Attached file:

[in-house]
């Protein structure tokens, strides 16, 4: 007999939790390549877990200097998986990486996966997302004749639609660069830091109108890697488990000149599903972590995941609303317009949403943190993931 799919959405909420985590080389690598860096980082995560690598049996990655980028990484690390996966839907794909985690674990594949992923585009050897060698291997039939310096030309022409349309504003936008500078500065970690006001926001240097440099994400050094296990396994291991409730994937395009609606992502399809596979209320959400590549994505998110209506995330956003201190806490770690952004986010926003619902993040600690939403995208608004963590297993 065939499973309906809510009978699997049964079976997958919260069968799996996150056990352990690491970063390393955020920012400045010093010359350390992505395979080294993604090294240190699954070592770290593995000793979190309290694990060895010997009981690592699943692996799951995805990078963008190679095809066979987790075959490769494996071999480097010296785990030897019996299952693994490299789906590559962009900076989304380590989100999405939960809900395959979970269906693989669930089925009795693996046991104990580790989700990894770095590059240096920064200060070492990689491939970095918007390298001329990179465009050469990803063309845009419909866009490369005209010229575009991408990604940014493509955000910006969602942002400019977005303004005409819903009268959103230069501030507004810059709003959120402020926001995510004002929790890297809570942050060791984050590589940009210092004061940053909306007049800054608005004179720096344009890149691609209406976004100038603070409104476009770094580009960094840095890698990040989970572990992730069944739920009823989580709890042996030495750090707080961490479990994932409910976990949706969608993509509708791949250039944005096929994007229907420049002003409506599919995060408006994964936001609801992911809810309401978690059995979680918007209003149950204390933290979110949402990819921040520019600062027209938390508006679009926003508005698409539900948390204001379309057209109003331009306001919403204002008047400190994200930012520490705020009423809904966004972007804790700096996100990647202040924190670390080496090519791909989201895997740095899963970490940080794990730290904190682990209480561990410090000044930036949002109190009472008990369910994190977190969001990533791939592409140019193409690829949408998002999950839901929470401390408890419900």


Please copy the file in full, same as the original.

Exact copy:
[in-house]
């Protein structure tokens, strides 16, 4: 007999939790390549877990200097998986990486996966997302004749639609660069830091109108890697488990000149599903972590995941609303317009949403943190993931 799919959405909420985590080389690598860096980082995560690598049996990655980028990484690390996966839907794909985690674990594949992923585009050897060698291997039939310096030309022409349309504003936008500078500065970690006001926001240097440099994400050094296990396994291991409730994937395009609606992502399809596979209320959400590549994505998110209506995330956003201190806490770690952004986010926003619902993040600690939403995208608004963590297993 065939499973309906809510009978699997049964079976997958919260069968799996996150056990352990690491970063390393955020920012400045010093010359350390992505395979080294993604090294240190699954070592770290593995000793979190309290694990060895010997009981690592699943692996799951995805990078963008190679095809066979987790075959490769494996071999480097010296785990030897019996299952693994490299789906590559962009900076989304380590989100999405939960809900395959979970269906693989669930089925009795693996046991104990580790989700990894770095590059240096920064200060070492990689491939970095918007390298001329990179465009050469990803063309845009419909866009490369005209010229575009991408990604940014493509955000910006969602942002400019977005303004005409819903009268959103230069501030507004810059709003959120402020926001995510004002929790890297809570942050060791984050590589940009210092004061940053909306007049800054608005004179720096344009890149691609209406976004100038603070409104476009770094580009960094840095890698990040989970572990992730069944739920009823989580709890042996030495750090707080961490479990994932409910976990949706969608993509509708791949250039944005096929994007229907420049002003409506599919995060408006994964936001609801992911809810309401978690059995979680918007209003149950204390933290979110949402990819921040520019600062027209938390508006679009926003508005698409539900948390204001379309057209109003331009306001919403204002008047400190994200930012520490705020009423809904966004972007804790700096996100990647202040924190670390080496090519791909989201895997740095899963970490940080794990730290904190682990209480561990410090000044930036949002109190009472008990369910994190977190969001990533791939592409140019193409690829949408998002999950839901929470401390408890419900």